The last thing I’d like to point out is that your Artic trio were anything but average hikers. I thoroughly read through your posted training regimes. Assuming you maintained anything close to your stated regime, you’d fall well outside of the norms. The same could be said for Brian Robinson, I’m afraid I don’t know Matts pre hiking conditioning.

I would like to see more discussion on training or conditioning techniques in the pages of BPL, though I understand that it is quite difficult to do. The fact is that there has been little scientific study of long distance hikers either in terms of physiology or nutrition. I’ve known of a number of people who have attempted this only to abandon the effort. Long distance hiking isn’t a competitive sport and doesn’t attract the level of scrutiny of distance runners. Plus it’s extremely difficult to track a wide range of people over 1000’s of miles and for up 6 months.

Ron

Edited by rmoak on 11/24/2006 10:51:58 MST.

Sam Haraldson
(sharalds) - MLife

Locale: Gallatin Range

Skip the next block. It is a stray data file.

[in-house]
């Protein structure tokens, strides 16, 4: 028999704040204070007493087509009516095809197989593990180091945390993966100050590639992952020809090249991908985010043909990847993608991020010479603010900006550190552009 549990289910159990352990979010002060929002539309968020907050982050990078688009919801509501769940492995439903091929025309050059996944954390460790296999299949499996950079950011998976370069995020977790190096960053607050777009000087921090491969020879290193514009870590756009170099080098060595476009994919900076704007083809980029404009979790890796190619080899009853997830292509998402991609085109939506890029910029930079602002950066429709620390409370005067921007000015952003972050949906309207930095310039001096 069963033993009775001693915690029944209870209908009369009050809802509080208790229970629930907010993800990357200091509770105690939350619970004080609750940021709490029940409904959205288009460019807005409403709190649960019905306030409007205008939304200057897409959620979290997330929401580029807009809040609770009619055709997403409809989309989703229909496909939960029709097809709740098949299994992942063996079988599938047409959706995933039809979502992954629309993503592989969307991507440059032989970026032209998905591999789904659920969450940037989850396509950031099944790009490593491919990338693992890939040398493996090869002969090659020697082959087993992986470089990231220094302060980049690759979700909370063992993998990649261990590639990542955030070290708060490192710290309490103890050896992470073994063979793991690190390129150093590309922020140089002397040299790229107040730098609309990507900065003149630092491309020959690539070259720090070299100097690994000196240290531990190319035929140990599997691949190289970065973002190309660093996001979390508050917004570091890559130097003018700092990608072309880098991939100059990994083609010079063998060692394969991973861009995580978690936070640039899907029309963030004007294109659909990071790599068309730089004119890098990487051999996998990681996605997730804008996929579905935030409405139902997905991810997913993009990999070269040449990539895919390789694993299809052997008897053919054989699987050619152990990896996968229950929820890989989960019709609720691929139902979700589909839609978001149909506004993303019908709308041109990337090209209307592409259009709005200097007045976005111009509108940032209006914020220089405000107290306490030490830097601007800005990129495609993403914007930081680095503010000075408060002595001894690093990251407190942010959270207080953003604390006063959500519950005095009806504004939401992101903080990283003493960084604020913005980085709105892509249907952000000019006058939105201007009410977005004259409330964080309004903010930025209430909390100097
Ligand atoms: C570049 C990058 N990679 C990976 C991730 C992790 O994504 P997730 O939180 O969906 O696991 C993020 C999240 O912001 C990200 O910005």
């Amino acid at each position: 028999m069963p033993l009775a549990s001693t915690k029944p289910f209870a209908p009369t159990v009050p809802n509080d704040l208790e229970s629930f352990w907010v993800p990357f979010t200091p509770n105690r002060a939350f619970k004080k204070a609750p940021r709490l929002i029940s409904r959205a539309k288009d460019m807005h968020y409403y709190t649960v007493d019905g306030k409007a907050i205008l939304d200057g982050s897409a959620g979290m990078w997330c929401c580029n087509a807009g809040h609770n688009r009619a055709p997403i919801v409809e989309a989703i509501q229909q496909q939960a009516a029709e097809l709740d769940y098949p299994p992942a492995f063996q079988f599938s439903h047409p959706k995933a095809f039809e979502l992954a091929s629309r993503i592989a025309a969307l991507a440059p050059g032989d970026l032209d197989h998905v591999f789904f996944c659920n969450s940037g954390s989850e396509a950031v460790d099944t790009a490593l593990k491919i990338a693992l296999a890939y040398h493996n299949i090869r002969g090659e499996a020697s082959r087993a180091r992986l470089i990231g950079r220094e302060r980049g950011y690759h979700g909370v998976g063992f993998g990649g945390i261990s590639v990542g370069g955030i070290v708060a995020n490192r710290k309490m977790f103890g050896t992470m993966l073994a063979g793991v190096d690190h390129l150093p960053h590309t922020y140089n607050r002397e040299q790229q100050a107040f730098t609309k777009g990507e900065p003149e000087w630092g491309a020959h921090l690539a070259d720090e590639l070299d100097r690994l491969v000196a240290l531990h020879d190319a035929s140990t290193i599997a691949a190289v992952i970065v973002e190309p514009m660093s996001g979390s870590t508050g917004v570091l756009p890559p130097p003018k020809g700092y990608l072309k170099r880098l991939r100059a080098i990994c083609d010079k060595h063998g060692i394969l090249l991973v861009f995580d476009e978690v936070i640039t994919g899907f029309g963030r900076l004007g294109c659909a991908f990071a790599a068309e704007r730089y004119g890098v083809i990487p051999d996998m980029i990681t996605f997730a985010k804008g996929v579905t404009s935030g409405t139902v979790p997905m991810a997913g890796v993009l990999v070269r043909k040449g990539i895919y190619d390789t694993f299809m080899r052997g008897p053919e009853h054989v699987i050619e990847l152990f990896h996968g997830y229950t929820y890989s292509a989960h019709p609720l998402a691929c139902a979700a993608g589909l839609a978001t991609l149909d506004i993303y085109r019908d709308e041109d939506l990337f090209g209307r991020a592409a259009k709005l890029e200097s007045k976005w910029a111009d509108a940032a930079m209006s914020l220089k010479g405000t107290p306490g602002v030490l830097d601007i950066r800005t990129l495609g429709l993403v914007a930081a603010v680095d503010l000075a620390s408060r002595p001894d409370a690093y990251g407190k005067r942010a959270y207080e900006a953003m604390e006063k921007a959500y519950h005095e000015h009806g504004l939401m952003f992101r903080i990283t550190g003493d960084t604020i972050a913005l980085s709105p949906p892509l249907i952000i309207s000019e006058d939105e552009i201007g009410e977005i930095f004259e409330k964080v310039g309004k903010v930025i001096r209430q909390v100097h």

Theoretical Unsupported Hiking on 11/24/2006 11:34:37 MST Print View

Ron -

Richard pointed out early on in this thread that he didn't have any solid information regarding the elevation profile or trail quality of the Appalachian Trail and was hoping that information would be provided by someone such as yourself who has hiked it (preferably more than once).

Also when he refers to the "average hiker" I believe he is referring to only a handful of the statistics on the chart, age, V02 max, weight. The distance traveled per day could only be achieved through a lengthy training process such as Robinson's.

Your opinion about the legitimacy of theoretical vs. actual hiking statistics is lauded but do take into account that for barriers to be broken down the theoretical must be contemplated and attempts at actualizing them undertaken.

What's the saying?, "No pain no gain!"